Last April, before the opening of her canteen-style eatery Lucky Kwong, celebrity chef Kylie Kwong and colleagues spent the day planting native Australian ingredients in a permaculture vegetable garden in South Eveleigh’s village square, just 50 metres away from the restaurant. Now the literal fruits of their labour have been made into a soda, with help from pioneering bartender Matt Whiley of neighbouring Re–.

The pretty pink drink – dubbed Lucky Kwong’s Community Soda – starts off with bush mint, which Whiley turns into a light tea. Then leftover Byron Bay Davidson’s plum seeds from the restaurant’s kitchen (an extension of Re–’s no-waste philosophy) are blended into a powder and infused with verjuice. Fresh old man saltbush and anise myrtle powder are turned into a syrup, then the tea, verjuice and syrup are mixed with passionfruit vinegar to create the final drinks. It’s refreshing, as all sodas should be, but also unique and distinctive.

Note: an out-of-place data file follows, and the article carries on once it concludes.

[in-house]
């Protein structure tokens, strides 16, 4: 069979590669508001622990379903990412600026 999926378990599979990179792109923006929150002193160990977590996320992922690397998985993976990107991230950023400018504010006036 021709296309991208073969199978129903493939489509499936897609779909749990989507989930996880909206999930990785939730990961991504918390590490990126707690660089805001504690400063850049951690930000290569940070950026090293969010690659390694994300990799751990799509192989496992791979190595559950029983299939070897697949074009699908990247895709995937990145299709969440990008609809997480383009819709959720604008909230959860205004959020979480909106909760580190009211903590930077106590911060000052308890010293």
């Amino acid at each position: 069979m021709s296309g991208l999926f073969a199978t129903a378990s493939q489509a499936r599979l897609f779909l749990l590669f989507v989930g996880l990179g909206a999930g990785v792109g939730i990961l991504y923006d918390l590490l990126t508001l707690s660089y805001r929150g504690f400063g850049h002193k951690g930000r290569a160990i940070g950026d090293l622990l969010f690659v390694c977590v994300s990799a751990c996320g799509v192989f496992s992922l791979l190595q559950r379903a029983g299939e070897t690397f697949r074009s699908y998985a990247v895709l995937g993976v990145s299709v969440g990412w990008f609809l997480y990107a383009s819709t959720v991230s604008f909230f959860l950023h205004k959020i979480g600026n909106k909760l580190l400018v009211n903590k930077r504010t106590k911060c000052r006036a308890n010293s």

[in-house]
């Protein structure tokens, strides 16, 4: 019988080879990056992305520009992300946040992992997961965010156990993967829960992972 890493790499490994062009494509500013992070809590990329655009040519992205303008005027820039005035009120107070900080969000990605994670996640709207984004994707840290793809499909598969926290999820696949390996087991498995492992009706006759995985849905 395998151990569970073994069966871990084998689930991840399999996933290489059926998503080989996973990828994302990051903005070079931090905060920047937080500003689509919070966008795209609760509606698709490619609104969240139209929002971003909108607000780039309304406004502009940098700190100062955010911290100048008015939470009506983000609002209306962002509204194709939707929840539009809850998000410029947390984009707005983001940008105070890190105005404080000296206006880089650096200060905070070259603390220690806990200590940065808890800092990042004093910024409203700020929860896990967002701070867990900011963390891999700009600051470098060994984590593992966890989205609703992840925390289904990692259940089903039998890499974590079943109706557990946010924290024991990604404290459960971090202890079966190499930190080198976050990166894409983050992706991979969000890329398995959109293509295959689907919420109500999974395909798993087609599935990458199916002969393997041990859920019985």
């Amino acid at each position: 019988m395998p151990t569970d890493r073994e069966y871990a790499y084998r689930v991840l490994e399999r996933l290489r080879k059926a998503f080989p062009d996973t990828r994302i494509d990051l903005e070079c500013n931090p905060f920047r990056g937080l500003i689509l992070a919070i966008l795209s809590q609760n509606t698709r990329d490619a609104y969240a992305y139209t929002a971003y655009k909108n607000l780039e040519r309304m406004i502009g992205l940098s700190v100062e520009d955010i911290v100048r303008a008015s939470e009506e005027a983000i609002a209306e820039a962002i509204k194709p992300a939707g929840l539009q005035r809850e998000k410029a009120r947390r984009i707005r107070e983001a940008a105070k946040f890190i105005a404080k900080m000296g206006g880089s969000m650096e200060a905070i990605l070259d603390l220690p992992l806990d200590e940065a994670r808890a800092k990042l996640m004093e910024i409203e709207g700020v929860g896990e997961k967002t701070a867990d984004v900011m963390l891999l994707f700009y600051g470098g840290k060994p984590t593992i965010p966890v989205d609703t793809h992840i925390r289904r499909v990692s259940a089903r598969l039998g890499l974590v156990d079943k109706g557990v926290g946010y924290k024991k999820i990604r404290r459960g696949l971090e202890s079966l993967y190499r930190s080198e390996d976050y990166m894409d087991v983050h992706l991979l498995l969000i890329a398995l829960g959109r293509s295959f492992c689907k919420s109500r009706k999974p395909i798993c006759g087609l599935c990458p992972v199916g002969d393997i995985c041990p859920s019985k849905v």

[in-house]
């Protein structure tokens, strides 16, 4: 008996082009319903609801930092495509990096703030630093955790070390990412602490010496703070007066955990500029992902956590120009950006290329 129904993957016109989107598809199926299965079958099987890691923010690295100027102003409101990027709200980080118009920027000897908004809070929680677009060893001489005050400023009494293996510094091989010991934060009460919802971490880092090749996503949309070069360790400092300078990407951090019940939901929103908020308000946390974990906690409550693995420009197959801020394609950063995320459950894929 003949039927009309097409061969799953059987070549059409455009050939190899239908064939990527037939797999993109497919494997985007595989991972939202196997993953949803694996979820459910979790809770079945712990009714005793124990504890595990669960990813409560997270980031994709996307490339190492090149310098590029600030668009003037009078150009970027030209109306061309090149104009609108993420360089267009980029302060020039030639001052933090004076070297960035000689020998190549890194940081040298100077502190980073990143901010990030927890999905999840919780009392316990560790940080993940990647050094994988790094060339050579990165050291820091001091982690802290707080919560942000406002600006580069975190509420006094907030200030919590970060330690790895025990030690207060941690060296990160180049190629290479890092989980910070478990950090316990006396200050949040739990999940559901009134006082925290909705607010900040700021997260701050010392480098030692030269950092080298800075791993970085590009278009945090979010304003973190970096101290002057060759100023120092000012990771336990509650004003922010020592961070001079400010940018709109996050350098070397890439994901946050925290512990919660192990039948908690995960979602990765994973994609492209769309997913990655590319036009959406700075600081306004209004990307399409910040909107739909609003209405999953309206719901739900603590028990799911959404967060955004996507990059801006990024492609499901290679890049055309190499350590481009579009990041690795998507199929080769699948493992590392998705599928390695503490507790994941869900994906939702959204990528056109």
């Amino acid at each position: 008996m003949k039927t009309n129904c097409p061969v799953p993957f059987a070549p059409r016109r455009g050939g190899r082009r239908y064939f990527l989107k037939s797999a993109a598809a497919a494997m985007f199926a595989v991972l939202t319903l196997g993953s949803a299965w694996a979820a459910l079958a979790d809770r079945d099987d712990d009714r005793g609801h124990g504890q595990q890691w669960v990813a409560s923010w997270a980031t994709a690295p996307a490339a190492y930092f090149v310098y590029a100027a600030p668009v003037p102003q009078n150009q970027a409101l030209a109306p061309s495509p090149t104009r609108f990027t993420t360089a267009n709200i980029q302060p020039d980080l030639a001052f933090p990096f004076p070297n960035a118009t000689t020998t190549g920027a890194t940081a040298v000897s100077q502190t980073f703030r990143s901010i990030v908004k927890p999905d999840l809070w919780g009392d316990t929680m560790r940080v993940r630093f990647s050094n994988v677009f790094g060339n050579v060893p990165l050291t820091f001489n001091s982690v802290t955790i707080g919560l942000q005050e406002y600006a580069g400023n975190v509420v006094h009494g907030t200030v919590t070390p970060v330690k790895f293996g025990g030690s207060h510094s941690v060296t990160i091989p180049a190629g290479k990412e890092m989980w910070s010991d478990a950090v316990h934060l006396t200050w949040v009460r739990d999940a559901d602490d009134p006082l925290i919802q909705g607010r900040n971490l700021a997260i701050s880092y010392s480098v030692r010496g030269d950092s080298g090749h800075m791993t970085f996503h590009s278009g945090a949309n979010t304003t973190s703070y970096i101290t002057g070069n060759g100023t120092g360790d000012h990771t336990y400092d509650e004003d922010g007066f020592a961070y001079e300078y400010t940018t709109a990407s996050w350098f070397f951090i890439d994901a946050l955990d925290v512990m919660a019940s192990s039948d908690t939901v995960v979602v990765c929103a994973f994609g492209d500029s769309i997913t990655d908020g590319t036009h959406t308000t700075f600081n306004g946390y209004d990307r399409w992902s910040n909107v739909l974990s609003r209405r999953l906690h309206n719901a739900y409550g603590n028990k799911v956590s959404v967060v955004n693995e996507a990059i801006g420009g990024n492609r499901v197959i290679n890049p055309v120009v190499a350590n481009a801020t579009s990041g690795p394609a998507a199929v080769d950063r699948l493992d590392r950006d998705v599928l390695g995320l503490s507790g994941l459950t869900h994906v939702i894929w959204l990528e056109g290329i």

“Smelling and tasting Lucky Kwong’s Community Soda immediately transports me into the Australian bush and takes me back to that joyous day creating the garden,” Kwong says in a statement.

She worked with Cudgenburra/Bundjalung educator and environmentalist Clarence Slockee, Arrernte/Bundjalung/Kalkadoon woman Lille Madden and permaculture expert Aaron Sorenson on designing the vegetable patch, assessing the site and choosing which species to grow. Students from the nearby Alexandria Park Community School also came down to help.

All proceeds from the Community Soda are going to Seed, Australia’s first Indigenous youth climate network, which is empowering young Aboriginal and Torres Strait Islander people to block the fracking of shale gas in the Northern Territory.

Lucky Kwong’s Community Soda is available exclusively at Lucky Kwong. Each 180-millilitre bottle costs $10.